Members of the community gather at the city of Uvalde Town Square for a prayer vigil in the wake of a mass shooting at Robb Elementary School on May 24, 2022, in Uvalde, Texas. According to reports, 19 students and 2 adults were killed before the gunman was fatally shot by law enforcement. (Jordan Vonderhaar/Getty Images)
Growing up in Idaho in the 1950s, it was an article of faith that every youngster was going to get the gun responsibility lecture before being turned loose with a firearm – always assume the piece is loaded, never point a gun at anyone, be aware and respectful of everyone around you and so on. It was stressed that safety and responsibility were inherent parts of the use or ownership of a firearm.
Idahoans relied on customs that were fashioned by our forebearers in Territorial Idaho. Those wise heads knew there was a segment of the population that would ignore gun safety, requiring that rules be put in place to protect the public.
Idaho’s Territorial Legislature enacted a statute in February 1889 making it unlawful for any person, other than on-duty law officers and express company employees, “to carry, exhibit or flourish any dirk, dirk-knife, sword, sword-cane, pistol, gun or other deadly weapons, within the limits or confines of any city, town or village or in any public assembly of Idaho Territory.” Many of the territorial legislators who wrote that law also worked on Idaho’s Constitution the very next year, making it clear that our Constitution allows for strong gun safety restrictions.
Imagine the shock of those presently fleeing to Idaho from progressive states to learn that Idahoans have not always gone to bed at night with an arsenal of deadly weapons at their fingertips. Or, that it was not acceptable back in the early days of the Gem State to pack war weapons anywhere you wished – the dry goods store, the State Capitol, the county fair, all sorts of public gatherings.
As late as the 1960s, responsible public officials figured there were proper places for firearms – the great outdoors, hunting, riding herd and the like – but that brandishing them in populated places outside of the home infringed upon the rights and safety of others.
My old boss and mentor, former Idaho Sen. Len Jordan, was one of them. He was a rugged individualist, having operated a ranch down in Hells Canyon during the Great Depression. He didn’t need to pack a gun in Washington, D.C., to establish his manhood. When a mugger confronted him with a blackjack in 1969, he punched out the guy’s lights.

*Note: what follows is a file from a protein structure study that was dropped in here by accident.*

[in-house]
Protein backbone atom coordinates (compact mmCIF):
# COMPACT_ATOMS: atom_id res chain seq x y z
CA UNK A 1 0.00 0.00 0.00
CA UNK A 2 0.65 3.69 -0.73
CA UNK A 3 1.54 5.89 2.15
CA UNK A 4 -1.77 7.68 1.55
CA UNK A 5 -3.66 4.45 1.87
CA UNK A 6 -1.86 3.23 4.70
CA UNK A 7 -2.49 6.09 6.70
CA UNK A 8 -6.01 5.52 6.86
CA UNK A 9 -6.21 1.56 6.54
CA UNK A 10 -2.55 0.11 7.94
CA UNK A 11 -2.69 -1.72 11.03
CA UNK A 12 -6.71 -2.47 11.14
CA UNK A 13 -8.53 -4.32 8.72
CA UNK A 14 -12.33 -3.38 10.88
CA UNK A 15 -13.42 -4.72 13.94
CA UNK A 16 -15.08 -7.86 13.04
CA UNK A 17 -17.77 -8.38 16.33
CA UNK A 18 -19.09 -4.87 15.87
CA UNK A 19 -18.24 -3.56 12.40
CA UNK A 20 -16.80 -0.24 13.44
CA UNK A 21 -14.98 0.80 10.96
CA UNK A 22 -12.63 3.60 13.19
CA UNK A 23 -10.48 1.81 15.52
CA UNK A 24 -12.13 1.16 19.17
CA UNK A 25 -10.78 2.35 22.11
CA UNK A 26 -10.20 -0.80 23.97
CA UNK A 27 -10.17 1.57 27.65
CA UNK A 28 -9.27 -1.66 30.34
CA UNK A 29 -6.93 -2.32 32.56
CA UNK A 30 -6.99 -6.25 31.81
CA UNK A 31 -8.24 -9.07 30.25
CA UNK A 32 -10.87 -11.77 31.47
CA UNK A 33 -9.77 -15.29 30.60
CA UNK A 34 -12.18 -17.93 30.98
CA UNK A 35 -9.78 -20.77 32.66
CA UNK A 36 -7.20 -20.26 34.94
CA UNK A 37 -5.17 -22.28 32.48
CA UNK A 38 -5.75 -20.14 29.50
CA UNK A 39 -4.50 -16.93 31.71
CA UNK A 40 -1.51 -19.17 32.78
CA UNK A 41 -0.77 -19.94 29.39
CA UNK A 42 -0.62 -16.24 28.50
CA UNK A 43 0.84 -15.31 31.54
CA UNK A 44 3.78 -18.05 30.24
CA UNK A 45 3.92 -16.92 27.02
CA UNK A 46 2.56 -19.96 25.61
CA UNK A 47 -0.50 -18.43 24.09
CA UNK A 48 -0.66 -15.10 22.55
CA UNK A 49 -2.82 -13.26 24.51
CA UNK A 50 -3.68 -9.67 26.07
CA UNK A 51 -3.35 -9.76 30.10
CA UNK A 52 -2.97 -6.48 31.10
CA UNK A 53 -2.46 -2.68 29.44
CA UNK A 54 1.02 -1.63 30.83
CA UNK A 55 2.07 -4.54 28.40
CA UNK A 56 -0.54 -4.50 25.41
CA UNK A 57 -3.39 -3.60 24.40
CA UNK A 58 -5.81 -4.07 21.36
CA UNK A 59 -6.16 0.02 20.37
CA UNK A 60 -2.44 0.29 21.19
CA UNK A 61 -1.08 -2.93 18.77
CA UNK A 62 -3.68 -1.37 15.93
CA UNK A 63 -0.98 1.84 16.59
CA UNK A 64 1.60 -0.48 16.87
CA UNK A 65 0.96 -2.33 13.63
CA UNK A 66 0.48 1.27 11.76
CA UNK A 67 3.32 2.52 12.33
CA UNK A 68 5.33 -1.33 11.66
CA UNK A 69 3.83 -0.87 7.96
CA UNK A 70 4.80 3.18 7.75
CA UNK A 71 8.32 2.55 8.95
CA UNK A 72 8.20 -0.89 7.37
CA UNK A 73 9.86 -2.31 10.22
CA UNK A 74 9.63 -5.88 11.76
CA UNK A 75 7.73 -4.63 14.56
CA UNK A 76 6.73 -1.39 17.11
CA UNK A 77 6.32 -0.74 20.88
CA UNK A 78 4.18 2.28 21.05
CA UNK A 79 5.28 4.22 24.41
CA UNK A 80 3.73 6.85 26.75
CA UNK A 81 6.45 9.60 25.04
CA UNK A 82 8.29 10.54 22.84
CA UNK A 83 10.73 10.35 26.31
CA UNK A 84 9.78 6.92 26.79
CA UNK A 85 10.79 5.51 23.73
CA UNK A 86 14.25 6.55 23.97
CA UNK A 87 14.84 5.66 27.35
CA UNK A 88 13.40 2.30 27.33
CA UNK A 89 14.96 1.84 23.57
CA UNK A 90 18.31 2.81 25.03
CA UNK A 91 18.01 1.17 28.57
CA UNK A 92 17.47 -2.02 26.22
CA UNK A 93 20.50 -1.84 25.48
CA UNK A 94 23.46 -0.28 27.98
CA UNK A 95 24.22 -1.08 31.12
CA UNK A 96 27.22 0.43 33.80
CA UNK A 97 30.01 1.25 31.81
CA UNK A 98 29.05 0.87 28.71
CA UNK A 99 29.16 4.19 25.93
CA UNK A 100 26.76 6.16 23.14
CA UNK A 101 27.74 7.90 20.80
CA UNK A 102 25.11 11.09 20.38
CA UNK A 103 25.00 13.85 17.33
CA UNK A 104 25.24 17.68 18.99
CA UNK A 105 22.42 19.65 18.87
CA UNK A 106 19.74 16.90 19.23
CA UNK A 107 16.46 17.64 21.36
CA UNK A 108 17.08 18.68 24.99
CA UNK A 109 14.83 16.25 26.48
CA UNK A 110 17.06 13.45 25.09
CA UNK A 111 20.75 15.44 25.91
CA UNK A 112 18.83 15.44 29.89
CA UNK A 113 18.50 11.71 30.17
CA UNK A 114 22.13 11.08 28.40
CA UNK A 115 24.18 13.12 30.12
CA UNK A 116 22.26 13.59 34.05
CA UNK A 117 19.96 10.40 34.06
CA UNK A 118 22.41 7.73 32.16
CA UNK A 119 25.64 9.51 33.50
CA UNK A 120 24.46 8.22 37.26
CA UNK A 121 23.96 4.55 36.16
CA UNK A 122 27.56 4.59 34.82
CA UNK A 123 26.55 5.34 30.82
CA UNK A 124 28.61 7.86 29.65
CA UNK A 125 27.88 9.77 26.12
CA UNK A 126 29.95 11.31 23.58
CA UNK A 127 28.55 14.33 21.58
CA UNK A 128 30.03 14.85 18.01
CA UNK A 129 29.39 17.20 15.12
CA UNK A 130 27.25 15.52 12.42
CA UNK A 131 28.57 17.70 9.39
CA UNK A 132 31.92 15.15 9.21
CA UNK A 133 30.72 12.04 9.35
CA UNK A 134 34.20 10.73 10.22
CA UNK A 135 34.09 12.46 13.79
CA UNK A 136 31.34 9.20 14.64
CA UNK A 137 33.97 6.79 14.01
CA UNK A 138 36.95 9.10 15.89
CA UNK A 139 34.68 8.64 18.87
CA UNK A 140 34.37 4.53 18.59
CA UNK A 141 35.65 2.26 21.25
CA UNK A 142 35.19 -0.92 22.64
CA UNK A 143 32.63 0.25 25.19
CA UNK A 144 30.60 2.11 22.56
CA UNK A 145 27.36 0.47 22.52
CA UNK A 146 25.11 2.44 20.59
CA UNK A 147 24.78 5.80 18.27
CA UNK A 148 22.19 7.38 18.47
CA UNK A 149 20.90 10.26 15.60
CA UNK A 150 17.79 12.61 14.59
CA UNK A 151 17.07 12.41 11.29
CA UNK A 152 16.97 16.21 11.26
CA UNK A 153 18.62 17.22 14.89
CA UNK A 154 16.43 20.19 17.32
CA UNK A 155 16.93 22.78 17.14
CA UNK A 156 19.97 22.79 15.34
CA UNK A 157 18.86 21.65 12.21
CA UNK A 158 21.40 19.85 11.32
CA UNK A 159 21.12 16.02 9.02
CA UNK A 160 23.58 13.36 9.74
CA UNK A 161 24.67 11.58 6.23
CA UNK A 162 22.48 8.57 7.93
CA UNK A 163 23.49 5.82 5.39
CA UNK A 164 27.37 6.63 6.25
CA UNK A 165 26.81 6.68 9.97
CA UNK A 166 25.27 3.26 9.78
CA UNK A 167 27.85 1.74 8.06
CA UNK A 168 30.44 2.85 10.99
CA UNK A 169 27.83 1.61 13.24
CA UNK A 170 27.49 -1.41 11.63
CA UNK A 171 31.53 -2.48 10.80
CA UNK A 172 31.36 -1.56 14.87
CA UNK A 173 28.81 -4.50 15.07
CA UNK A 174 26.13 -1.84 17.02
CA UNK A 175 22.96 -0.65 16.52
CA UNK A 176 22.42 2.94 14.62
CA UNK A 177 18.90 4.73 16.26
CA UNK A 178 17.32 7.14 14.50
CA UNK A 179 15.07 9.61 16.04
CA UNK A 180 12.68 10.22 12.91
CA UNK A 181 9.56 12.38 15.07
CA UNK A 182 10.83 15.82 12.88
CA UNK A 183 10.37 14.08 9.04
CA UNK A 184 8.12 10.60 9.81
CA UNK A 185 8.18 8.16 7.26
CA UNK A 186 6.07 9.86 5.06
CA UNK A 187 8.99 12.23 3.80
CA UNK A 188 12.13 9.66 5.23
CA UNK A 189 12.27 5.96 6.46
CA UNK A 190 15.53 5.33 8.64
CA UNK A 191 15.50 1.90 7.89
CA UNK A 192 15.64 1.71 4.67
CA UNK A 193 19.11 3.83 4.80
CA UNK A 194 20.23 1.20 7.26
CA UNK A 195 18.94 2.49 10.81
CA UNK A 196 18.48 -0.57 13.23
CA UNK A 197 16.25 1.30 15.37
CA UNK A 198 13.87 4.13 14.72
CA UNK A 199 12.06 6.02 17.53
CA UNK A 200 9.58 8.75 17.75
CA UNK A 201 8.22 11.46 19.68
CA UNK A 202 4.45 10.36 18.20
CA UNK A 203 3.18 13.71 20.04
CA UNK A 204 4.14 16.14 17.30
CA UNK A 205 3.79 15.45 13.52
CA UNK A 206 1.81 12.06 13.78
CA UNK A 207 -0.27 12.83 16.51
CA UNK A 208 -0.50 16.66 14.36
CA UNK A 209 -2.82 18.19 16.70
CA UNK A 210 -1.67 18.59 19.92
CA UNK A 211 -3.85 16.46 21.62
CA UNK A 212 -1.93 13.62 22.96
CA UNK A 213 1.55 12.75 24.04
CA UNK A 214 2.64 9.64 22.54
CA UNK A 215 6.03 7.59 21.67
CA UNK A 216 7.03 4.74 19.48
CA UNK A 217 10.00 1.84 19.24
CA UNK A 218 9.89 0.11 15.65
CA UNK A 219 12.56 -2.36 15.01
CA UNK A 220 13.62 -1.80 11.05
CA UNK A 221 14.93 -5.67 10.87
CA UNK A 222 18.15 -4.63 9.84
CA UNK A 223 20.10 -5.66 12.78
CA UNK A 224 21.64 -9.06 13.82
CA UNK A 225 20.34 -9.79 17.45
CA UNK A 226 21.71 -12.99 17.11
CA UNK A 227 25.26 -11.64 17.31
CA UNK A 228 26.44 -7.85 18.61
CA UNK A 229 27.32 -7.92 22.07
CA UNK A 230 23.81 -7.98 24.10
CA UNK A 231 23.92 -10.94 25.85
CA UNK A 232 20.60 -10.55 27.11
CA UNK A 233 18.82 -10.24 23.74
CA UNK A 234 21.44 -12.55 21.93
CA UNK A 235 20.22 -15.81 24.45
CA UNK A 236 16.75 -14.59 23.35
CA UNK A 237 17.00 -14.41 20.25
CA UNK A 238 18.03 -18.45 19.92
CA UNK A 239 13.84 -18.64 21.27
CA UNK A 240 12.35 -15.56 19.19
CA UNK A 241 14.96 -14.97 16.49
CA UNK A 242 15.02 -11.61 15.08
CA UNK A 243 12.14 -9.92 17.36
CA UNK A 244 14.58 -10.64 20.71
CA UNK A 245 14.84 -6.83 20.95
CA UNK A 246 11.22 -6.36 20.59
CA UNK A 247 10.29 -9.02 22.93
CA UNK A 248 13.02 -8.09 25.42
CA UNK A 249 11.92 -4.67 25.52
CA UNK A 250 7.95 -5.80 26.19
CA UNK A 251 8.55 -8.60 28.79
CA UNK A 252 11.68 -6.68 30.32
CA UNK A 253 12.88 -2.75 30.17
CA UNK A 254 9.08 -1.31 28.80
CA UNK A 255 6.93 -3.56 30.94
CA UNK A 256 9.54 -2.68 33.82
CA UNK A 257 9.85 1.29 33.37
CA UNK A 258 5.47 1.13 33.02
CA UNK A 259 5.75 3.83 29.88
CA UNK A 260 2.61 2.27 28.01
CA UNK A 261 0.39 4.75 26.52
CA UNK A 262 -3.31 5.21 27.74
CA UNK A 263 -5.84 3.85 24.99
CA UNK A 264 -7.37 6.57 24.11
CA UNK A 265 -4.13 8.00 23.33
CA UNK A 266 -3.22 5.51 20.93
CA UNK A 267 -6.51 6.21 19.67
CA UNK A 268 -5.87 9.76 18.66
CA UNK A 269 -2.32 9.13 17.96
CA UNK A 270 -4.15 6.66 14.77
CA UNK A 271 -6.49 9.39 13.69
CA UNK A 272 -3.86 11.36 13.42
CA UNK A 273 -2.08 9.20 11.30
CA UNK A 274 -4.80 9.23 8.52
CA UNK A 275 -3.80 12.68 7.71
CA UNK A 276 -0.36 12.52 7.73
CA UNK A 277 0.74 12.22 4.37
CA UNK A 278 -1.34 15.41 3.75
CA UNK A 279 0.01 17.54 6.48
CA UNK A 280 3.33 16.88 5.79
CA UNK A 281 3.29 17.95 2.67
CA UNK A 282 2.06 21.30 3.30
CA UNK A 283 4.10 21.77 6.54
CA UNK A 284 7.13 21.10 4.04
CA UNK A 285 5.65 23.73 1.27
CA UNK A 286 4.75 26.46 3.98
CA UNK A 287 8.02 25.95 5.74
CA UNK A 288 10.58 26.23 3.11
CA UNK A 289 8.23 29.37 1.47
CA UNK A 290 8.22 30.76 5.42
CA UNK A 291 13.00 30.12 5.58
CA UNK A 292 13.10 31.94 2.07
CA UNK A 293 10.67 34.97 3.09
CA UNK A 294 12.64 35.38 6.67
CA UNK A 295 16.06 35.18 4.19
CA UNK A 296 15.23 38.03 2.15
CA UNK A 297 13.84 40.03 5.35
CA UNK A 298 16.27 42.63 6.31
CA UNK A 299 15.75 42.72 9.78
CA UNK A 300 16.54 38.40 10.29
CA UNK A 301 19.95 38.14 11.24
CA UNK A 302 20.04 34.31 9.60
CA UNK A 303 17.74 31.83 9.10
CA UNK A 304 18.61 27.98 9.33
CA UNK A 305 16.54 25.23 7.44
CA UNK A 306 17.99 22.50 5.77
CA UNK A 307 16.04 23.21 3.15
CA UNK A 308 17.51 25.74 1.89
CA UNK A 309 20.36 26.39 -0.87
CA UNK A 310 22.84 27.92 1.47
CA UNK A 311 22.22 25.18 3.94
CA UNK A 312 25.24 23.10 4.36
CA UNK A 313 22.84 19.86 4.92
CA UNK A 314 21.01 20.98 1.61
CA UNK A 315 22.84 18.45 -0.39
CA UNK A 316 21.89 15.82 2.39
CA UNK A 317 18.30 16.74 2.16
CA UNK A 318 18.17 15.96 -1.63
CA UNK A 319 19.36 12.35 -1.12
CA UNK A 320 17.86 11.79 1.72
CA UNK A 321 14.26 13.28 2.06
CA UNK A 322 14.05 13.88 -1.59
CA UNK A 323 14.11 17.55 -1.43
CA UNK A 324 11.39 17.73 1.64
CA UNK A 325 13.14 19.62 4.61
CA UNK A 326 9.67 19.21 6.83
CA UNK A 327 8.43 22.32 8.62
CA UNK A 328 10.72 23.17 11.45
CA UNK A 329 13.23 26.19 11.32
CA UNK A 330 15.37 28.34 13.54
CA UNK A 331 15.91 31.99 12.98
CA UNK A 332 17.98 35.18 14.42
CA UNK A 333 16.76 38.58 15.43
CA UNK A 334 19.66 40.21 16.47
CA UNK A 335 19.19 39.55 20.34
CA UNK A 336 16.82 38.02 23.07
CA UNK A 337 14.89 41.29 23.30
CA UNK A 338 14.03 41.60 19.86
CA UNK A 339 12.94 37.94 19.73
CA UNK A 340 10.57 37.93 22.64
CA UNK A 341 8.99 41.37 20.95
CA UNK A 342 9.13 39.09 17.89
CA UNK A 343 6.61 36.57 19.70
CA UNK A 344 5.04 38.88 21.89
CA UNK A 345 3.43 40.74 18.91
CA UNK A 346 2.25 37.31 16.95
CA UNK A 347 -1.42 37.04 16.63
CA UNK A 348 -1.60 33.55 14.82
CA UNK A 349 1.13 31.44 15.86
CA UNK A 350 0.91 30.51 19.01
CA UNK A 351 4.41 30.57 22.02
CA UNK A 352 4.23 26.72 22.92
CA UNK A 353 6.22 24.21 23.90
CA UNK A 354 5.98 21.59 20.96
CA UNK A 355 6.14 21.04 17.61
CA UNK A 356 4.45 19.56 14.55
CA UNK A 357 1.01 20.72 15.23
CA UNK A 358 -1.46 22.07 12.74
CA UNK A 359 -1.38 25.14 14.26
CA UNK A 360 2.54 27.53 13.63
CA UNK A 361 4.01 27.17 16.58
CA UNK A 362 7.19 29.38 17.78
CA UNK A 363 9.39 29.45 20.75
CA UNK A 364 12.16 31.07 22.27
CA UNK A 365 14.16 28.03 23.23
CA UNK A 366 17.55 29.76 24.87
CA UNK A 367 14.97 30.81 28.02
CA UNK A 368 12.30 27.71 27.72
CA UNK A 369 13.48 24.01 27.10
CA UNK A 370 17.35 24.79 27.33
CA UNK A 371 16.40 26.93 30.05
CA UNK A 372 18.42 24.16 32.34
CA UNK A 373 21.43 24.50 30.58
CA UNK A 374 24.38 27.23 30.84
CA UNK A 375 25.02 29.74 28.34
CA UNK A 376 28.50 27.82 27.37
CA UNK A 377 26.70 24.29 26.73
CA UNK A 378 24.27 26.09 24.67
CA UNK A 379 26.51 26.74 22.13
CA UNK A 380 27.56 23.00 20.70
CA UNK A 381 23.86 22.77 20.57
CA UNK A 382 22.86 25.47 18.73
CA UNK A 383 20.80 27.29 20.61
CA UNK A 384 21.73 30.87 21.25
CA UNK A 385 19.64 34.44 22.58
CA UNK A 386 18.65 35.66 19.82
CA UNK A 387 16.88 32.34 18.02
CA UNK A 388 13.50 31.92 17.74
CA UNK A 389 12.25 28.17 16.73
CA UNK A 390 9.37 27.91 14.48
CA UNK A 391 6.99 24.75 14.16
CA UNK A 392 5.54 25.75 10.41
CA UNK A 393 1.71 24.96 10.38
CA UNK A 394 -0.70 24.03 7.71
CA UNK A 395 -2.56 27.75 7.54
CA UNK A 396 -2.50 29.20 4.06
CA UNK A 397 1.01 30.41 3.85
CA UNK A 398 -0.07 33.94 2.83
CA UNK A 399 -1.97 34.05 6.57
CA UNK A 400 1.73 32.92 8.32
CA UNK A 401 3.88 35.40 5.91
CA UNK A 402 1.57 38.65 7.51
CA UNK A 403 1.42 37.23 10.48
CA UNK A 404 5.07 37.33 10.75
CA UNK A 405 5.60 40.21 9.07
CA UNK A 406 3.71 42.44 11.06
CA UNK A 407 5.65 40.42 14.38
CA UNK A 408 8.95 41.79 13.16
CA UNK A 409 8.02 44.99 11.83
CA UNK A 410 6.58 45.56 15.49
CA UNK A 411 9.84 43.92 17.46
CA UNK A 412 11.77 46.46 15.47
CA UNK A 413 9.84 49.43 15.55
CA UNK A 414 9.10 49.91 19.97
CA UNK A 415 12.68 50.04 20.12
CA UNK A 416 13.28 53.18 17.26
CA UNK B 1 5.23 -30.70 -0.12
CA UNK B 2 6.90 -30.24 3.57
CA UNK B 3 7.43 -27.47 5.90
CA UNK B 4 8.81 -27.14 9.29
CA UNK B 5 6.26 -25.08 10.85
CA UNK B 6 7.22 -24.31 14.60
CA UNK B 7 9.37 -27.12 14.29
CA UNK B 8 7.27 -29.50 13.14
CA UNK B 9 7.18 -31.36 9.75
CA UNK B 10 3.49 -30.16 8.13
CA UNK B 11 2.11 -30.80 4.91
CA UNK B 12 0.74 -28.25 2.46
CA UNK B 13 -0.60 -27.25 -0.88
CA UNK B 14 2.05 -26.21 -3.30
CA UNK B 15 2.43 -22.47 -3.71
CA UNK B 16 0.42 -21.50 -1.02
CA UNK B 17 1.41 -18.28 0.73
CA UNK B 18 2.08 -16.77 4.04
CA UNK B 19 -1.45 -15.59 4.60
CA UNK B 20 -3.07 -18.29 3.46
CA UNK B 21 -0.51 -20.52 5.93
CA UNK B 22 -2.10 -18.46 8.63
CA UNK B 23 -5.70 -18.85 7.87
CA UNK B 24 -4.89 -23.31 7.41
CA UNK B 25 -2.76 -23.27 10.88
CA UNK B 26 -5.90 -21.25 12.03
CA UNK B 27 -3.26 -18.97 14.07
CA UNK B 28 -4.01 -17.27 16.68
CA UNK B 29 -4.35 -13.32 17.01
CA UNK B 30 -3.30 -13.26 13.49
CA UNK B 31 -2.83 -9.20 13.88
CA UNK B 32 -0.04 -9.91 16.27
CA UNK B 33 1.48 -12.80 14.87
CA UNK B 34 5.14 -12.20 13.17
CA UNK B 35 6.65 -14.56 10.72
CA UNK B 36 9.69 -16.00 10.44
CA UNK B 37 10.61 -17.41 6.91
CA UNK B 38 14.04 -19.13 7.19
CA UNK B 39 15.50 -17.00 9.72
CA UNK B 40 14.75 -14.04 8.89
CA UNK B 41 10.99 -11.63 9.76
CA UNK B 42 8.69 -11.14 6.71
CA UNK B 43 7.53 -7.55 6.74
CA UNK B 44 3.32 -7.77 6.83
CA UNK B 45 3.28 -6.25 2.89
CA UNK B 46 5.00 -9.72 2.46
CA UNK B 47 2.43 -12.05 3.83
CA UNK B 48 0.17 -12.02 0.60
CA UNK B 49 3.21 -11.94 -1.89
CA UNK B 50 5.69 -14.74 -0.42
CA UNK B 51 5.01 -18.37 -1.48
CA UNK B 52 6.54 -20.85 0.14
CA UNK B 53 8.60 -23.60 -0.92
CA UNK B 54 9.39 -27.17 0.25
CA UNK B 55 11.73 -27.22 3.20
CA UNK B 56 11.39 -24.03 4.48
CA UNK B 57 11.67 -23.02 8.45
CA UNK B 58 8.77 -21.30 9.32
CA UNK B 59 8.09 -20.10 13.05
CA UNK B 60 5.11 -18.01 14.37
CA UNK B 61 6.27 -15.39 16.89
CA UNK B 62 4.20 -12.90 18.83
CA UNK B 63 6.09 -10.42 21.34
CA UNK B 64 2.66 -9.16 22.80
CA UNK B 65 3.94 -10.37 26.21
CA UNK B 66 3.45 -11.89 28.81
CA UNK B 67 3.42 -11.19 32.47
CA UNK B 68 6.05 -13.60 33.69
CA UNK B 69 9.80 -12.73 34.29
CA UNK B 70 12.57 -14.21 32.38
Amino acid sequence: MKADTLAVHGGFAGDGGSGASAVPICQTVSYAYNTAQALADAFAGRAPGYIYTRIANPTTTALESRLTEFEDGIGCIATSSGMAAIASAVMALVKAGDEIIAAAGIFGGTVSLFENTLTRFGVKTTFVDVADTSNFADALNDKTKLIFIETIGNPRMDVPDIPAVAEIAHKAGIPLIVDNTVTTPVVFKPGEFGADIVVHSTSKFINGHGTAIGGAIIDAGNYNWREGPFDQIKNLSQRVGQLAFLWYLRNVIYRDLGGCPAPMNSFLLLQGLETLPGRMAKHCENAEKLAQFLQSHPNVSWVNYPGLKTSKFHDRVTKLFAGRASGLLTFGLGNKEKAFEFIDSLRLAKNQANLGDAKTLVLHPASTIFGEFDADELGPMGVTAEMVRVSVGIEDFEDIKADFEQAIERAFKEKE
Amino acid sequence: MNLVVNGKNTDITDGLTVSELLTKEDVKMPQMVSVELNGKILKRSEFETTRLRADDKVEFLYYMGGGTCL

Sen. Jordan told me he voted for the Gun Control Act of 1968 because, although we didn’t need it in Idaho, there were many urban areas that needed it. He could not be cowed by the gun lobby, even as it exists today. Our present congressional delegation in Washington is shamefully afraid to get crosswise with the National Rifle Association, even as its agenda gets ever more extreme. Back in Jordan’s days, the NRA was more into teaching gun safety and responsibility. Nowadays, it is basically a mouthpiece for the gun industry, responsible for creating fear among gun owners to increase profits, regardless of the consequent death toll.
Idaho’s Legislature is fully in thrall with the NRA and its companion organizations. Every year it feels obligated to pass at least one law to make it easier to pack heat in more instances with fewer limitations. Two such bills passed in the recent session. As Idaho attorney general in 1990, I challenged the constitutionality of a concealed weapons law but did not succeed in the Idaho Supreme Court. A court challenge against some of today’s extreme gun laws may have a better chance of success.
We hear so much about gun rights at this time in our history. It is not like the earlier days of our state when wiser heads understood that with every right there are corresponding responsibilities. The foremost responsibility of today’s gun owners is to safeguard the rights and safety of those who live among them. It will save lives.
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